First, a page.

Search result: 22 articles

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Year 2010 x
Discussion

Access_open Plugging the Legitimacy Gap? The Ubiquity of Human Rights and the Rhetoric of Global Constitutionalism

Journal Netherlands Journal of Legal Philosophy, Issue 3 2010
Keywords global constitutionalism, legitimacy, human rights, Neil Walker, post-state democracy
Authors Morag Goodwin
AbstractAuthor's information

    This paper approaches Walker’s work from the perspective of the ubiquity of human rights language within the rhetoric of global constitutionalism. Building on Walker’s description of the relationship between constitutionalism and democracy, what I wish to suggest is that the spread of human rights discourse is intimately connected with attempts to apply constitutional discourse beyond the state. By highlighting the way in which human rights have become place-takers for political legitimacy in discussions of international constitutionalism, the paper is intended to challenge Walker to state his own position more forcefully and to develop further his insight concerning the irresolvable tension in the iterative relationship between constitutionalism and democracy.


Morag Goodwin
Morag Goodwin is Assistant Professor of Law and Development at the Tilburg Institute for Law, Technology and Society at Tilburg Law School, the Netherlands.
Article

Access_open Constitutionalism and the Incompleteness of Democracy: An Iterative Relationship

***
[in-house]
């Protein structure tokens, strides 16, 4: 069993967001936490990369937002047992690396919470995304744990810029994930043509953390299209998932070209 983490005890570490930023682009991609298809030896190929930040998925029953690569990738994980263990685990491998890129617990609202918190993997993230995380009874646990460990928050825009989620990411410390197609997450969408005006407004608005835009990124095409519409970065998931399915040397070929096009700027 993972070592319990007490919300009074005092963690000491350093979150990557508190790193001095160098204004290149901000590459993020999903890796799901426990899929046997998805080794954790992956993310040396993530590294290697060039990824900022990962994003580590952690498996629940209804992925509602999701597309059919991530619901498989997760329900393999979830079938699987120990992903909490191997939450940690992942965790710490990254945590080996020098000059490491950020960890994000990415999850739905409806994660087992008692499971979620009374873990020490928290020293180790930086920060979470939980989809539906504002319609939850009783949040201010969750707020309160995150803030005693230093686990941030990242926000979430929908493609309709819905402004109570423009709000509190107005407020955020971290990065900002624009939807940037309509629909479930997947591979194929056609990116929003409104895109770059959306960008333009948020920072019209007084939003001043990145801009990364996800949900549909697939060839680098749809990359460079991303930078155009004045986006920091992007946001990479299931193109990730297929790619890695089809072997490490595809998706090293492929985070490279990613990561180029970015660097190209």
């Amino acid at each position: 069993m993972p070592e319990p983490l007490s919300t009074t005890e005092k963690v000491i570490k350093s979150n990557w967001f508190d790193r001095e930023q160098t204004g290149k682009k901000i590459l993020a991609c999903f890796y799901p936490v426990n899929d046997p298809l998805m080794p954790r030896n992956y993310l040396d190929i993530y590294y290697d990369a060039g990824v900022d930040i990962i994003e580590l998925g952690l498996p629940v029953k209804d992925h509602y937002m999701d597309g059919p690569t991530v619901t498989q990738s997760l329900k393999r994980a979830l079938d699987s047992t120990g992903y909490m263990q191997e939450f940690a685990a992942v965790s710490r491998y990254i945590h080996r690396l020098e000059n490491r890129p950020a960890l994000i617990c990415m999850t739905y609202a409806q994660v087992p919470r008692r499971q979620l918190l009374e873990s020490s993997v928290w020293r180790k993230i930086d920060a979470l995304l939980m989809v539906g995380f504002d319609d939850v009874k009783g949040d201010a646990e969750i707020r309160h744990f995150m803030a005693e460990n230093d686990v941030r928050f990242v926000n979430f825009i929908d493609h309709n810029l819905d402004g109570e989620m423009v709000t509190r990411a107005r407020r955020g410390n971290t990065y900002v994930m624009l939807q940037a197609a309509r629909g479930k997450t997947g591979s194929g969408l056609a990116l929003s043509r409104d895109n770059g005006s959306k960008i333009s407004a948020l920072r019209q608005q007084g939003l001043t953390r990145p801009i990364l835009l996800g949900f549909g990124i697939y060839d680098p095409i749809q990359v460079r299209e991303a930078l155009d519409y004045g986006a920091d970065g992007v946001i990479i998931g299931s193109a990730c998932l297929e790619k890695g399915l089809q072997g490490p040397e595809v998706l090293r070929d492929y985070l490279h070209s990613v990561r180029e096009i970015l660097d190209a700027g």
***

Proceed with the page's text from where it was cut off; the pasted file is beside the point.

Journal Netherlands Journal of Legal Philosophy, Issue 3 2010
Keywords constitutionalism, globalization, democracy, modernity, postnational
Authors Neil Walker
AbstractAuthor's information

    The complexity of the relationship between democracy and modern constitutionalism is revealed by treating democracy as an incomplete ideal. This refers both to the empirical incompleteness of democracy as unable to supply its own terms of application – the internal dimension – and to the normative incompleteness of democracy as guide to good government – the external dimension. Constitutionalism is a necessary response to democratic incompleteness – seeking to realize (the internal dimension) and to supplement and qualify democracy (the external dimension). How democratic incompleteness manifests itself, and how constitutionalism responds to incompleteness evolves and alters, revealing the relationship between constitutionalism and democracy as iterative. The paper concentrates on the iteration emerging from the current globalizing wave. The fact that states are no longer the exclusive sites of democratic authority compounds democratic incompleteness and complicates how constitutionalism responds. Nevertheless, the key role of constitutionalism in addressing the double incompleteness of democracy persists under globalization. This continuity reflects how the deep moral order of political modernity, in particular the emphasis on individualism, equality, collective agency and progress, remains constant while its institutional architecture, including the forms of its commitment to democracy, evolves. Constitutionalism, itself both a basic orientation and a set of design principles for that architecture, remains a necessary support for and supplement to democracy. Yet post-national constitutionalism, even more than its state-centred predecessor, remains contingent upon non-democratic considerations, so reinforcing constitutionalism’s normative and sociological vulnerability. This conclusion challenges two opposing understandings of the constitutionalism of the global age – that which indicts global constitutionalism because of its weakened democratic credentials and that which assumes that these weakened democratic credentials pose no problem for post-national constitutionalism, which may instead thrive through a heightened emphasis on non-democratic values.